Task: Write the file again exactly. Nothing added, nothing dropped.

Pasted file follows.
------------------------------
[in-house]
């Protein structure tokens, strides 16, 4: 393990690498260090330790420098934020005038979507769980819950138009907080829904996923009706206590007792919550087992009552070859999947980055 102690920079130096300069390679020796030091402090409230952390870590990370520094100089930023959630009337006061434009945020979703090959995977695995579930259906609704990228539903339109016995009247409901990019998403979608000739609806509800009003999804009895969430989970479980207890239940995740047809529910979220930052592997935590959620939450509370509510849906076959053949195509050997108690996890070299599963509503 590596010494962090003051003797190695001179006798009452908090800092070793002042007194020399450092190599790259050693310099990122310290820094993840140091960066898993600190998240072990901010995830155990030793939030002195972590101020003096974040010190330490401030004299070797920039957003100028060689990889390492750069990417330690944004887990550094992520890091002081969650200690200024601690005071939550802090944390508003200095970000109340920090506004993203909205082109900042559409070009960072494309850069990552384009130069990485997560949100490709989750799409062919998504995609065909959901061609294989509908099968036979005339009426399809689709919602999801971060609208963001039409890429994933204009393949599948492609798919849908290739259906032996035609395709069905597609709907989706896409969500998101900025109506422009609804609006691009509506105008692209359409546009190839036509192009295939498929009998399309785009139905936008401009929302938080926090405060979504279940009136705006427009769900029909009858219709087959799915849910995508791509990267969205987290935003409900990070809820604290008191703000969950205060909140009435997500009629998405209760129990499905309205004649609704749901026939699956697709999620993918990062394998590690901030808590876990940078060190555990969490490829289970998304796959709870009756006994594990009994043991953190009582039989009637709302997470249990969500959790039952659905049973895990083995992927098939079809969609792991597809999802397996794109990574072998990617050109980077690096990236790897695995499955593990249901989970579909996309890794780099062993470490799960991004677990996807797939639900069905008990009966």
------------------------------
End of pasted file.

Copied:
[in-house]
């Protein structure tokens, strides 16, 4: 393990690498260090330790420098934020005038979507769980819950138009907080829904996923009706206590007792919550087992009552070859999947980055 102690920079130096300069390679020796030091402090409230952390870590990370520094100089930023959630009337006061434009945020979703090959995977695995579930259906609704990228539903339109016995009247409901990019998403979608000739609806509800009003999804009895969430989970479980207890239940995740047809529910979220930052592997935590959620939450509370509510849906076959053949195509050997108690996890070299599963509503 590596010494962090003051003797190695001179006798009452908090800092070793002042007194020399450092190599790259050693310099990122310290820094993840140091960066898993600190998240072990901010995830155990030793939030002195972590101020003096974040010190330490401030004299070797920039957003100028060689990889390492750069990417330690944004887990550094992520890091002081969650200690200024601690005071939550802090944390508003200095970000109340920090506004993203909205082109900042559409070009960072494309850069990552384009130069990485997560949100490709989750799409062919998504995609065909959901061609294989509908099968036979005339009426399809689709919602999801971060609208963001039409890429994933204009393949599948492609798919849908290739259906032996035609395709069905597609709907989706896409969500998101900025109506422009609804609006691009509506105008692209359409546009190839036509192009295939498929009998399309785009139905936008401009929302938080926090405060979504279940009136705006427009769900029909009858219709087959799915849910995508791509990267969205987290935003409900990070809820604290008191703000969950205060909140009435997500009629998405209760129990499905309205004649609704749901026939699956697709999620993918990062394998590690901030808590876990940078060190555990969490490829289970998304796959709870009756006994594990009994043991953190009582039989009637709302997470249990969500959790039952659905049973895990083995992927098939079809969609792991597809999802397996794109990574072998990617050109980077690096990236790897695995499955593990249901989970579909996309890794780099062993470490799960991004677990996807797939639900069905008990009966």